Silver Shade PX100 Impossible Project Review

It’s been a while since I bought the box of Px100 at Prophot, but I had just put a cartridge of 600 film in the old SX-70 so I wasn’t in a hurry to use them up.  I don’t believe in using a filter for the 600 film, so I stick to cloudy overcast days when the film over-exposes, but doesn’t blow out completely (as it does on sunny days).  I like the look that it gives, some would call it “vintage”.  This PX100 is Silver Shade, and not the “first flush” variety sold earlier on.

After reading up on the Impossible website all the do’s and don’ts for this film, I was ready to take some shots.  While I think it’s fantastic that this film has been produced, it’s interesting that it’s far from perfect, and even seems to be in more of a development stage, with us the customers being the guinea pigs (at our expense too!).  So although you may have already read this, after taking the shot you need to immediately cover the exiting polaroid with your hand (or some other object) to keep the light from striking it.  It then needs to develop in a dark location.  On top of this, the film needs to be used between 17-24 degrees celsius.  Finally, they are now mentioning some “crystal” problems where you get funny marks on the edges of the pictures, they advise using a desiccant, and in fact now provide it with new boxes of the film.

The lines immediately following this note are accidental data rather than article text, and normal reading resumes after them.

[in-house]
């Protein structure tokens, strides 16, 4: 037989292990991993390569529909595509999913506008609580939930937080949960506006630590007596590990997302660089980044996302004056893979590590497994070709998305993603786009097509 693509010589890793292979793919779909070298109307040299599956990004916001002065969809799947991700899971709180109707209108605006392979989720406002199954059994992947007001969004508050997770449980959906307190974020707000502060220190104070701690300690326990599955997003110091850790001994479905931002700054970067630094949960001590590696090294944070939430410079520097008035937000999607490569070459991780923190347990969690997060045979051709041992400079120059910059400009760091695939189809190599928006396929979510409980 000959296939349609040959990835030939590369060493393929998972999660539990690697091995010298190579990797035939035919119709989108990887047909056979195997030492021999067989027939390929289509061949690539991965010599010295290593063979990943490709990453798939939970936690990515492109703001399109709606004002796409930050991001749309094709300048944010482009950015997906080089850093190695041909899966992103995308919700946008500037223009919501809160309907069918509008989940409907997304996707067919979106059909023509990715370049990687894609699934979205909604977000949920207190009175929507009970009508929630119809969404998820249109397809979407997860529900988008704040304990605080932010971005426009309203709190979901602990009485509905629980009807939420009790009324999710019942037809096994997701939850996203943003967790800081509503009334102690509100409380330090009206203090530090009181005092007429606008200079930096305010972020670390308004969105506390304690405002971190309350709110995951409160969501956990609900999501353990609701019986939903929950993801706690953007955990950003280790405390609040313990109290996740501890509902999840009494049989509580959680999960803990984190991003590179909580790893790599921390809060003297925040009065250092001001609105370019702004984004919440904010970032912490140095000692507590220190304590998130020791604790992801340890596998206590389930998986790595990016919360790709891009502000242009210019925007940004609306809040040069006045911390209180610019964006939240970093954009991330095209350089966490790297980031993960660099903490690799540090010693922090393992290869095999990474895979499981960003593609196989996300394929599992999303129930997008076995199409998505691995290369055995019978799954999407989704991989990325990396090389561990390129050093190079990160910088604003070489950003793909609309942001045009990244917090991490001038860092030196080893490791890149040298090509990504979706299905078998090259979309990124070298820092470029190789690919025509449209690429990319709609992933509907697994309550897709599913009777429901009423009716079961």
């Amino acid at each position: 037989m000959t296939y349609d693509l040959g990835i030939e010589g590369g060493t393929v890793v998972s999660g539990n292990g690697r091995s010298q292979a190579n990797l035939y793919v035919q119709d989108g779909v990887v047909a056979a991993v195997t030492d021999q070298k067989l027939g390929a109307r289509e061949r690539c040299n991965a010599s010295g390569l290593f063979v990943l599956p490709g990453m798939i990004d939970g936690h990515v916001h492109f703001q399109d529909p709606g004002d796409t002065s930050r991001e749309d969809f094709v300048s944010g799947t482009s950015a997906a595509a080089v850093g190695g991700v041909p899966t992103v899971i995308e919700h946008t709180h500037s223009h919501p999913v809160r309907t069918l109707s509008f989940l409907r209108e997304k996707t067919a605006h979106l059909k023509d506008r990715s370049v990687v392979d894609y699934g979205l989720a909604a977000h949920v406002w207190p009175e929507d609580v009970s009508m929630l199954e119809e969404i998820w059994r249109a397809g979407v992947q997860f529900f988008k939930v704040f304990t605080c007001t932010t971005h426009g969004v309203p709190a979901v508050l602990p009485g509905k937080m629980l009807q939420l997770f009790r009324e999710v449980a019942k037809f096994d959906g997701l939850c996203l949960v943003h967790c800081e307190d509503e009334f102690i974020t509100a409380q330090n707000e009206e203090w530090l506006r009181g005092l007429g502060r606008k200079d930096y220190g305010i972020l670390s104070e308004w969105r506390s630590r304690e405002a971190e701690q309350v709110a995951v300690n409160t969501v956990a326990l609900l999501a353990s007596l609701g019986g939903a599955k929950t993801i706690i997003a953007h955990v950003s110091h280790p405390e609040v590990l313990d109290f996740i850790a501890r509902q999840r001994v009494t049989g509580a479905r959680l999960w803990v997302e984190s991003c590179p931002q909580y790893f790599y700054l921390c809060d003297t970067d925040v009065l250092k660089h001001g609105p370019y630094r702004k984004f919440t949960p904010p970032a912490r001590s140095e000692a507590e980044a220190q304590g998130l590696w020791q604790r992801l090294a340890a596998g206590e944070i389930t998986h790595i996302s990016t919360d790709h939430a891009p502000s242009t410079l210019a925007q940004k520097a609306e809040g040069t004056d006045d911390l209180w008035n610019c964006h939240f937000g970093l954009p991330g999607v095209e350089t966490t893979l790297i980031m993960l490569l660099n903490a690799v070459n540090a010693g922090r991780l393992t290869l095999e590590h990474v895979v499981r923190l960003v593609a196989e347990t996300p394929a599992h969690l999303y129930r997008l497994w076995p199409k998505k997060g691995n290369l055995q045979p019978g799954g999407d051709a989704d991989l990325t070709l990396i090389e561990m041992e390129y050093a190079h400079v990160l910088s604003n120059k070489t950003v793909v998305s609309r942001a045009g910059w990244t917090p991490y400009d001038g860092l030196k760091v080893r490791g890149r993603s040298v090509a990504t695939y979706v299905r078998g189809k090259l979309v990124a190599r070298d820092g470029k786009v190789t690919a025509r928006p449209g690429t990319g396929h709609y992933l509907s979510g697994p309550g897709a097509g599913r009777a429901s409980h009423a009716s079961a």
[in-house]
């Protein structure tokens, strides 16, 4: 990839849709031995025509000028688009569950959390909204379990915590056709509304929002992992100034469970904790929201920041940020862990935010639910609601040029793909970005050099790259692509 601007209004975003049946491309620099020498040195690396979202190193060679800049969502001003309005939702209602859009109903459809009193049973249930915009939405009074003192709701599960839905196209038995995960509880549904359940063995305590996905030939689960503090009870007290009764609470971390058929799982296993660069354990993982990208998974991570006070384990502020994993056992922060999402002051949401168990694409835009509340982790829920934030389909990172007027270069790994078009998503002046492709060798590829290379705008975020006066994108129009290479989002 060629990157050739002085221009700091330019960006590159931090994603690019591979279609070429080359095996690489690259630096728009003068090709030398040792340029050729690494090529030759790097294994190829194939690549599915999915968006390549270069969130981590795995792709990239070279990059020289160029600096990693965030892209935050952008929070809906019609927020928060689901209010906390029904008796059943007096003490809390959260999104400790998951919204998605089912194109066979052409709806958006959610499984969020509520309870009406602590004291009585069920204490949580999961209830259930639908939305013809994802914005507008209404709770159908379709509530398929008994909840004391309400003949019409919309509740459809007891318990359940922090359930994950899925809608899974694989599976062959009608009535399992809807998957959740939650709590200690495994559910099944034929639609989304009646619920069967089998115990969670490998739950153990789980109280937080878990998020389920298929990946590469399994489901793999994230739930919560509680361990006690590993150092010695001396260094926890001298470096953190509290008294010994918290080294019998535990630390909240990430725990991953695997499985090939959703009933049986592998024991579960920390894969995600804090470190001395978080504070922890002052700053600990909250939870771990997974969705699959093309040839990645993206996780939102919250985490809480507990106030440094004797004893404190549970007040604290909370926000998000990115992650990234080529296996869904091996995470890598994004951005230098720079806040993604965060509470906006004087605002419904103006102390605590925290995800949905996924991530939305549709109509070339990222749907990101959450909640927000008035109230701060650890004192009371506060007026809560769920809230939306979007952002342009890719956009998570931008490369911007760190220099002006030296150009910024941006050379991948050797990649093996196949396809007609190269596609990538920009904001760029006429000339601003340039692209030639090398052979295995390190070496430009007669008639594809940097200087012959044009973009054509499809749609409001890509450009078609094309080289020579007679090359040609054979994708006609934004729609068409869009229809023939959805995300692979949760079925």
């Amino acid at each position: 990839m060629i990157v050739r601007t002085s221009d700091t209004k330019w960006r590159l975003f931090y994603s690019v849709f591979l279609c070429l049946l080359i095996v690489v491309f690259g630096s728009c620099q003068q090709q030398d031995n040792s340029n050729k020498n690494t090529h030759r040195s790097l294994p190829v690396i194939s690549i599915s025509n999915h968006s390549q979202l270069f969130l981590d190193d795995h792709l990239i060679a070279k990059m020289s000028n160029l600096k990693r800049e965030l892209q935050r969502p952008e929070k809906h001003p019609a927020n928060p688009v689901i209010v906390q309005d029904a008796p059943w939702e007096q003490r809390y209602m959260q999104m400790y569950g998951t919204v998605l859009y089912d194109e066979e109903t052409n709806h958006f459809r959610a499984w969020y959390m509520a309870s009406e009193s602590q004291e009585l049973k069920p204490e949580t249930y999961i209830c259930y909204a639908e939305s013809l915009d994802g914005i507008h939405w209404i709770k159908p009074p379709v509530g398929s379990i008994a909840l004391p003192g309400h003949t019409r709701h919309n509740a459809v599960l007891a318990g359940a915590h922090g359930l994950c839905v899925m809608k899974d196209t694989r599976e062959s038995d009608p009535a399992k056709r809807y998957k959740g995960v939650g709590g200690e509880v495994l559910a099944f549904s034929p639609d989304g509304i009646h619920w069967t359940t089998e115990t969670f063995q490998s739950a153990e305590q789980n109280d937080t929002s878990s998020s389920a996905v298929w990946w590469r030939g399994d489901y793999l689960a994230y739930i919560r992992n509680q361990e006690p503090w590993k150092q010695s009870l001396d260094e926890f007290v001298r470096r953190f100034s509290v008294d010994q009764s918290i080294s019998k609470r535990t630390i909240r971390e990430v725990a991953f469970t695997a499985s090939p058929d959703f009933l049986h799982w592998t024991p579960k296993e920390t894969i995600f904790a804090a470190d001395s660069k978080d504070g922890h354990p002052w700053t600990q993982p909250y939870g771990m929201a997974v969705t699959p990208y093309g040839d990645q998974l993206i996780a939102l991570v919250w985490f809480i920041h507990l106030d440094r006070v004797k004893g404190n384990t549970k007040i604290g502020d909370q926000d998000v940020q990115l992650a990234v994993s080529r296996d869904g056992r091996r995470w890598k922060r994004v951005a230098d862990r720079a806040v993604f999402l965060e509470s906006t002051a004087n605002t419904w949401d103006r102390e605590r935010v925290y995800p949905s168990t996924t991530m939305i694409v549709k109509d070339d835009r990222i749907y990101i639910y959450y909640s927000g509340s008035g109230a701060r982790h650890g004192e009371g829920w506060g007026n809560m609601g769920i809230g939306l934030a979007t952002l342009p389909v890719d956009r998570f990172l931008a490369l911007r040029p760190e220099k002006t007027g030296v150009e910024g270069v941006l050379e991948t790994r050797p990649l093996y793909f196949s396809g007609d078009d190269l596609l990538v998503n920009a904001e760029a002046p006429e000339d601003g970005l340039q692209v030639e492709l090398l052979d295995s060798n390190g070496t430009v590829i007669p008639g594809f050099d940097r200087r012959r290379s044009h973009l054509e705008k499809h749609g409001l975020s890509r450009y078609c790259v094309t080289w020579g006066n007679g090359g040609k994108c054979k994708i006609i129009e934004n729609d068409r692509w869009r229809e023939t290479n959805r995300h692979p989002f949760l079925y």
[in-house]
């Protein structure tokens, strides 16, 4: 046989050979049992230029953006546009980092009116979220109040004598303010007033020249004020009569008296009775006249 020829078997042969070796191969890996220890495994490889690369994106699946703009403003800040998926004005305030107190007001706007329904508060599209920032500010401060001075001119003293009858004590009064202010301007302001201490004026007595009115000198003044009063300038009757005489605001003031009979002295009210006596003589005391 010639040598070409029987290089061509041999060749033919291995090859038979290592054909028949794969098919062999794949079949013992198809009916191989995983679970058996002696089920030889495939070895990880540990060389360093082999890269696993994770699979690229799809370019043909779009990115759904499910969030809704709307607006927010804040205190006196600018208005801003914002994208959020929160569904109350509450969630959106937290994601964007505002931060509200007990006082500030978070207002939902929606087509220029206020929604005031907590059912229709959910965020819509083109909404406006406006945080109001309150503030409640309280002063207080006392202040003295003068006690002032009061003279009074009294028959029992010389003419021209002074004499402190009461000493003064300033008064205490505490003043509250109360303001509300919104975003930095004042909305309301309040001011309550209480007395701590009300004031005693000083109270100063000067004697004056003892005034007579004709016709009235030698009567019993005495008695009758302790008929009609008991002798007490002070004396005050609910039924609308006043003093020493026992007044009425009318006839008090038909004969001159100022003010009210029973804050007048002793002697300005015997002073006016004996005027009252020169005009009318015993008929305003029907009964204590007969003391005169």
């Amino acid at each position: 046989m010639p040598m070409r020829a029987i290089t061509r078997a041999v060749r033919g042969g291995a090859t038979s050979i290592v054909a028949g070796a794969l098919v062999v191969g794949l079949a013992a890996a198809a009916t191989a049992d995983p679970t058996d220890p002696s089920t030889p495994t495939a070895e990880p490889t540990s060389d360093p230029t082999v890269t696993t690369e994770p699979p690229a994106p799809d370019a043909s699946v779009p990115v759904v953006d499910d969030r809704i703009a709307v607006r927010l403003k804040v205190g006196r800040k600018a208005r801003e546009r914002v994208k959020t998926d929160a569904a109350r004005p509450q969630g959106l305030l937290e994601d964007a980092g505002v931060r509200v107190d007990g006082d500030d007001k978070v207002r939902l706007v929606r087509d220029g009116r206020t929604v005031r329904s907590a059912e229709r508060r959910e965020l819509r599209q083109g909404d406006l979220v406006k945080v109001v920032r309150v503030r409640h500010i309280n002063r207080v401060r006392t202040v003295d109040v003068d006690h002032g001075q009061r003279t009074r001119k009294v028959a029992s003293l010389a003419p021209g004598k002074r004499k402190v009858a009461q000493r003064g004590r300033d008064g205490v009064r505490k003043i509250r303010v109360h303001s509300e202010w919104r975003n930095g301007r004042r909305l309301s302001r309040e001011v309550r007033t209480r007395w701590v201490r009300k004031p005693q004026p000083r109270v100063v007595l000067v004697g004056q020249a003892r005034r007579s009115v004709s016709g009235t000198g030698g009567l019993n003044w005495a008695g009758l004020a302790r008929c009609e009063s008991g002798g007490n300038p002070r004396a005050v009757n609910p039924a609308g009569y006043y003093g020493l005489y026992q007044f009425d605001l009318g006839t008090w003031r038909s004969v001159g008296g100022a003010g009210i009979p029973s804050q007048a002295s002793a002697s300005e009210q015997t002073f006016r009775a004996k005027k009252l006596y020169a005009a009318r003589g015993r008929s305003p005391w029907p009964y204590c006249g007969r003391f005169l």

Here for comparison are (from left to right) : first shot with PX100, shot with expired 600, and second shot with PX100.  When I left the apartment, the temperature was only 15 degrees, however the film and camera had been stored in the apartment which was in the low 20’s, and I kept the camera in my bag until I was ready to shoot.  I immediately covered the shot with my hand on both and then put it in my messenger bag while it developed.  The picture is a bit hard to see, however you’ll notice that although it is a black and white photo, it does have a slight sepia tone, and that there is very little contrast.  The photos are also not very sharp. My wife mentioned that it looked very “vintage”.

I liked the pictures, and was happy they turned out as it seems some have had far less luck than I have, however I would have liked more contrast.  So later in the day I took a yellow filter from my Bessa R and held it in front of the camera while I took the shot.  To be fair, I did not compensate with the brightness dial, however as you can see in the picture above, it did nothing to increase contrast, in fact it might have actually reduced it.  The photo also got even more of a toned look.  I would have thought that on a bright sunny day the yellow filter would have helped things out, but apparently not.  I would have liked to experiment more, but the film costs about 2 euros/shot, so I’m not game to waste anymore film.

Looking back at one of the photos later in the day (8 hrs.) I noticed these strange marks on the side of the picture. They look similar to the “killer crystals” that they talk about on the Impossible website that are due to humidity, but I find that hard to believe that this was caused by humidity as it’s fairly dry around here right now.  I’m hoping this doesn’t spread further across the photo, but only time will tell.

So in summary, it’s great to have more film to use with my SX-70, but the quality isn’t all that great (not too sharp an image, low contrast).  The lack of sharpness isn’t a whole lot different from the old 600 film, so this could be related to the camera I guess.  The fact that the film is so finicky, and that the early adopters are paying for Impossible’s research and development, I can’t say I’m over the moon pleased with the product.  Finally I feel the price is reasonable, however the shipping charges can be astronomical depending where you live (I as lucky to get it in a store).

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